image

Figure 3. The graphs A–E show curves determined by linear regression analysis in the linear dynamic range of real-time PCR assays using hybridisation probes for the Y. pestis-specific gene targets. Cycle threshold numbers (CT values) were calculated from triplicate assays tested in four separate runs and were plotted against logarithmic dilutions of Y. pestis DNA (ranging from 0.1 to 10,000 genome equivalents per reaction). 16S rRNA, 16S rRNA gene; pla, plasminogen activator gene; yopT, Yersinia outer protein T gene; ymt, Yersinia murine toxin gene; caf1, capsule fraction 1 antigen gene.

Download figure to PowerPoint

Combinations of more than two Y. pestis-specific real-time PCR assays yielded no amplification products for caf1 and ymt and no increase of fluorescence above the background was observed. This may be explained by competitive PCR reactions.

3.3Comparison with conventional PCR assays as a reference method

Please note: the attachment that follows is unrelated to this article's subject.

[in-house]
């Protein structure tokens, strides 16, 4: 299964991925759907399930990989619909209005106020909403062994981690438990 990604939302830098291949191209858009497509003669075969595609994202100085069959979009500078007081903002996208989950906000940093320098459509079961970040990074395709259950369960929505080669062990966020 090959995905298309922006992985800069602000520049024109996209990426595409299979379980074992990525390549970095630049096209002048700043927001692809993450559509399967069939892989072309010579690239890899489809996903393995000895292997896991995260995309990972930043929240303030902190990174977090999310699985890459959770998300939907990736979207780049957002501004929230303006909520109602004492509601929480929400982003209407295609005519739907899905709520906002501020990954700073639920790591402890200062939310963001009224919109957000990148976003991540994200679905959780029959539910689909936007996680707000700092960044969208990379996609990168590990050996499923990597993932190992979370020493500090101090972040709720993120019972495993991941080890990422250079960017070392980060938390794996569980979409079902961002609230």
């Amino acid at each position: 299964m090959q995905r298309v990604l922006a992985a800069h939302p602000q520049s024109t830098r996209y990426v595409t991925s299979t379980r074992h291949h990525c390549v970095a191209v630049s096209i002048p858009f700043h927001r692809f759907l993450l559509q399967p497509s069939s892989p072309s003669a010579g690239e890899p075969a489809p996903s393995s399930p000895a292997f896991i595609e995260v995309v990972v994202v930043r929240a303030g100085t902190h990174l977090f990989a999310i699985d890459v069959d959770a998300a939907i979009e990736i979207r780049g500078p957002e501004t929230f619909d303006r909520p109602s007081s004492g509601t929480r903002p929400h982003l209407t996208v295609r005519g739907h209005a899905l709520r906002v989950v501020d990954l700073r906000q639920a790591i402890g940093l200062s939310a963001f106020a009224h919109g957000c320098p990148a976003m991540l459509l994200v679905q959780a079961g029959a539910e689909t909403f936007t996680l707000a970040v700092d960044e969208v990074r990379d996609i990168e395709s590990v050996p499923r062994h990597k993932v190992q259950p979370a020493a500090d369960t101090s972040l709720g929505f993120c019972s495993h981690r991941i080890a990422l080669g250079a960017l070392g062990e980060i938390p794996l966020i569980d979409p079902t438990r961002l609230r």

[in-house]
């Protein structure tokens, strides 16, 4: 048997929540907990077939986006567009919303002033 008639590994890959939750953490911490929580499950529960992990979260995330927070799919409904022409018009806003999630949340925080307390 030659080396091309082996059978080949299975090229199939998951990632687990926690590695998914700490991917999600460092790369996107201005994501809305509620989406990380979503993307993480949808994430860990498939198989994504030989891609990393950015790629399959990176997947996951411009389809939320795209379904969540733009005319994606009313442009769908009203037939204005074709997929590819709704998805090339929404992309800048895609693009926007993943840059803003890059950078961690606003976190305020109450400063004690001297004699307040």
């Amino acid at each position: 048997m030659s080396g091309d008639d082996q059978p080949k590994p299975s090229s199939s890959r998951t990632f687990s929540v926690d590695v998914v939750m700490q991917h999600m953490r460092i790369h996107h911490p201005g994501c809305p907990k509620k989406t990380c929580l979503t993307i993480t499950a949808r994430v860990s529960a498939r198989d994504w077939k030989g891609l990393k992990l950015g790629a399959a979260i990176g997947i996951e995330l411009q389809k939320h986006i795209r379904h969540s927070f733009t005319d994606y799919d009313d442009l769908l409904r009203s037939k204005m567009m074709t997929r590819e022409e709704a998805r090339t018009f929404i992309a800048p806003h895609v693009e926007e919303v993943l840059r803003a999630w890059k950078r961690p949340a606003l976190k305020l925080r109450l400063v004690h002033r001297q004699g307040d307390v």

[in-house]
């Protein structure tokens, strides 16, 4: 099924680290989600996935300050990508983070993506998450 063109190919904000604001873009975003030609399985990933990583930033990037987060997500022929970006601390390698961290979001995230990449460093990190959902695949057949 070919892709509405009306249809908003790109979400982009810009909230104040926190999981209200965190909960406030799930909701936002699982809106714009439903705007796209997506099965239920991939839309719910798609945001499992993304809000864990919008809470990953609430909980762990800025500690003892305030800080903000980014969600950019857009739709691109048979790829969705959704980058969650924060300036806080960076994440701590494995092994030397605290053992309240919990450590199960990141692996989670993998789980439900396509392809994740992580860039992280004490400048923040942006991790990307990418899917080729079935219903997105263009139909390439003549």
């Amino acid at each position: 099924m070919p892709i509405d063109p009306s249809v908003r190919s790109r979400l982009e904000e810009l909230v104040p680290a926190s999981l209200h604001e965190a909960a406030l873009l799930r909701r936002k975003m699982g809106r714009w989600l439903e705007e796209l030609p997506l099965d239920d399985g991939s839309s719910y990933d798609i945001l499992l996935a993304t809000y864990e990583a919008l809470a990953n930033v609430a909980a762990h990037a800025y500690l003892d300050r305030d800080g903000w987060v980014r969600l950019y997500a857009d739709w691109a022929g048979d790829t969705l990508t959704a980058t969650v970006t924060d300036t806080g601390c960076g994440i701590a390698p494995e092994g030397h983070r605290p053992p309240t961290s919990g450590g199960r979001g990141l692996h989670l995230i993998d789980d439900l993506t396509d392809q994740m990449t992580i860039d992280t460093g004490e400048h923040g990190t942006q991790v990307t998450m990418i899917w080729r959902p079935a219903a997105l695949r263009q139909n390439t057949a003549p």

According to criteria described in EN ISO 16140 which defines the general methods for the validation of alternative methods in the field of microbiological analysis of food, animal feeding stuff and environmental and veterinary samples, we compared previously established combinations of conventional PCR assays with the combinations of real-time PCR assays performed in this study [22,27]. The bacterial strains and the DNA preparation methods used for comparison were identical in both methods. The Y. pestis strains were chosen from a wide range of areas to avoid any local bias (Table 1).

3.3.1Inclusivity, exclusivity and accuracy

The system of real-time PCR assays described here was able to detect all Y. pestis strains without interference from a panel of relevant non-target strains. This was in line with the results obtained using conventional PCR resulting in 100% accuracy.

4Discussion

  1. Top of page
  2. Abstract
  3. 1Introduction
  4. 2Materials and methods
  5. 3Results
  6. 4Discussion